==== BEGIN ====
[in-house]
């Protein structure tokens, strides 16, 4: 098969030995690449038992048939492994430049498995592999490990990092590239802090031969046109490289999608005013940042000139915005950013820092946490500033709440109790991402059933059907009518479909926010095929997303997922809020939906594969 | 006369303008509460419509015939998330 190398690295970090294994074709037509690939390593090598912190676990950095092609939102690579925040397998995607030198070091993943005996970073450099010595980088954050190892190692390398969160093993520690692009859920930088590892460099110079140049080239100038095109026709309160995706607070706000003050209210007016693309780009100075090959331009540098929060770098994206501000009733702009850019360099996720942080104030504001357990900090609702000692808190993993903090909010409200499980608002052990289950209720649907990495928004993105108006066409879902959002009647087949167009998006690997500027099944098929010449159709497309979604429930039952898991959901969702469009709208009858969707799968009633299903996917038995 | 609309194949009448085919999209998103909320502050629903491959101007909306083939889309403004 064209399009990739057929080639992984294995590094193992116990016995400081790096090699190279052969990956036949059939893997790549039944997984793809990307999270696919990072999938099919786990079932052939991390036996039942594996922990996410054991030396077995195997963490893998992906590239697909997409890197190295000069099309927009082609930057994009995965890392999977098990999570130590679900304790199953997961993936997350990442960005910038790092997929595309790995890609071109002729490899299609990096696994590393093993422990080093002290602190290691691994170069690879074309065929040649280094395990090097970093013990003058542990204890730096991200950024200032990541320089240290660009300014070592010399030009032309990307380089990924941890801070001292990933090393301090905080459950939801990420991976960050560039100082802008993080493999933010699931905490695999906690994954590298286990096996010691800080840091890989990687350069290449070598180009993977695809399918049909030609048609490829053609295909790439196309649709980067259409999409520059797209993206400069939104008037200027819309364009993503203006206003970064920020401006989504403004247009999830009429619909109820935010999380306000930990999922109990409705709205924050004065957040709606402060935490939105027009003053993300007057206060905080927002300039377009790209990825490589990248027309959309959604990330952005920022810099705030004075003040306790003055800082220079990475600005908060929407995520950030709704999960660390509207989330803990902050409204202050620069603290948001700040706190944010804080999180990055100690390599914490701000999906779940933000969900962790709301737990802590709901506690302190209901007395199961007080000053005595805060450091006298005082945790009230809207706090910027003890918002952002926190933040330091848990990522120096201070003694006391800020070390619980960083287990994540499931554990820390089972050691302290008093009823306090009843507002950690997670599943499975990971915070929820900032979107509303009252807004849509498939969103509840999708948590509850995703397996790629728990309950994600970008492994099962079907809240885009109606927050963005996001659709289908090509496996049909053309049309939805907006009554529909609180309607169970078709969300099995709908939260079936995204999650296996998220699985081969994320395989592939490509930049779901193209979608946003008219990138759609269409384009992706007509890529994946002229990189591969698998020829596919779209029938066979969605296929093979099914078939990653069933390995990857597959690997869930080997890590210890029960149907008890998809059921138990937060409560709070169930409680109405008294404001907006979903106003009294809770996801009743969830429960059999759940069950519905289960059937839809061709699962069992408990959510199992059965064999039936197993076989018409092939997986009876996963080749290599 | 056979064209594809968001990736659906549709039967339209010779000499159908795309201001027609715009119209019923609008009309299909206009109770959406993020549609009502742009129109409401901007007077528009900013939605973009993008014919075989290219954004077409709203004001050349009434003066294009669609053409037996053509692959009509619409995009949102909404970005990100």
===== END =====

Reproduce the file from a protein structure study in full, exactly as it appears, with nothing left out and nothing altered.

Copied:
[in-house]
């Protein structure tokens, strides 16, 4: 098969030995690449038992048939492994430049498995592999490990990092590239802090031969046109490289999608005013940042000139915005950013820092946490500033709440109790991402059933059907009518479909926010095929997303997922809020939906594969 | 006369303008509460419509015939998330 190398690295970090294994074709037509690939390593090598912190676990950095092609939102690579925040397998995607030198070091993943005996970073450099010595980088954050190892190692390398969160093993520690692009859920930088590892460099110079140049080239100038095109026709309160995706607070706000003050209210007016693309780009100075090959331009540098929060770098994206501000009733702009850019360099996720942080104030504001357990900090609702000692808190993993903090909010409200499980608002052990289950209720649907990495928004993105108006066409879902959002009647087949167009998006690997500027099944098929010449159709497309979604429930039952898991959901969702469009709208009858969707799968009633299903996917038995 | 609309194949009448085919999209998103909320502050629903491959101007909306083939889309403004 064209399009990739057929080639992984294995590094193992116990016995400081790096090699190279052969990956036949059939893997790549039944997984793809990307999270696919990072999938099919786990079932052939991390036996039942594996922990996410054991030396077995195997963490893998992906590239697909997409890197190295000069099309927009082609930057994009995965890392999977098990999570130590679900304790199953997961993936997350990442960005910038790092997929595309790995890609071109002729490899299609990096696994590393093993422990080093002290602190290691691994170069690879074309065929040649280094395990090097970093013990003058542990204890730096991200950024200032990541320089240290660009300014070592010399030009032309990307380089990924941890801070001292990933090393301090905080459950939801990420991976960050560039100082802008993080493999933010699931905490695999906690994954590298286990096996010691800080840091890989990687350069290449070598180009993977695809399918049909030609048609490829053609295909790439196309649709980067259409999409520059797209993206400069939104008037200027819309364009993503203006206003970064920020401006989504403004247009999830009429619909109820935010999380306000930990999922109990409705709205924050004065957040709606402060935490939105027009003053993300007057206060905080927002300039377009790209990825490589990248027309959309959604990330952005920022810099705030004075003040306790003055800082220079990475600005908060929407995520950030709704999960660390509207989330803990902050409204202050620069603290948001700040706190944010804080999180990055100690390599914490701000999906779940933000969900962790709301737990802590709901506690302190209901007395199961007080000053005595805060450091006298005082945790009230809207706090910027003890918002952002926190933040330091848990990522120096201070003694006391800020070390619980960083287990994540499931554990820390089972050691302290008093009823306090009843507002950690997670599943499975990971915070929820900032979107509303009252807004849509498939969103509840999708948590509850995703397996790629728990309950994600970008492994099962079907809240885009109606927050963005996001659709289908090509496996049909053309049309939805907006009554529909609180309607169970078709969300099995709908939260079936995204999650296996998220699985081969994320395989592939490509930049779901193209979608946003008219990138759609269409384009992706007509890529994946002229990189591969698998020829596919779209029938066979969605296929093979099914078939990653069933390995990857597959690997869930080997890590210890029960149907008890998809059921138990937060409560709070169930409680109405008294404001907006979903106003009294809770996801009743969830429960059999759940069950519905289960059937839809061709699962069992408990959510199992059965064999039936197993076989018409092939997986009876996963080749290599 | 056979064209594809968001990736659906549709039967339209010779000499159908795309201001027609715009119209019923609008009309299909206009109770959406993020549609009502742009129109409401901007007077528009900013939605973009993008014919075989290219954004077409709203004001050349009434003066294009669609053409037996053509692959009509619409995009949102909404970005990100």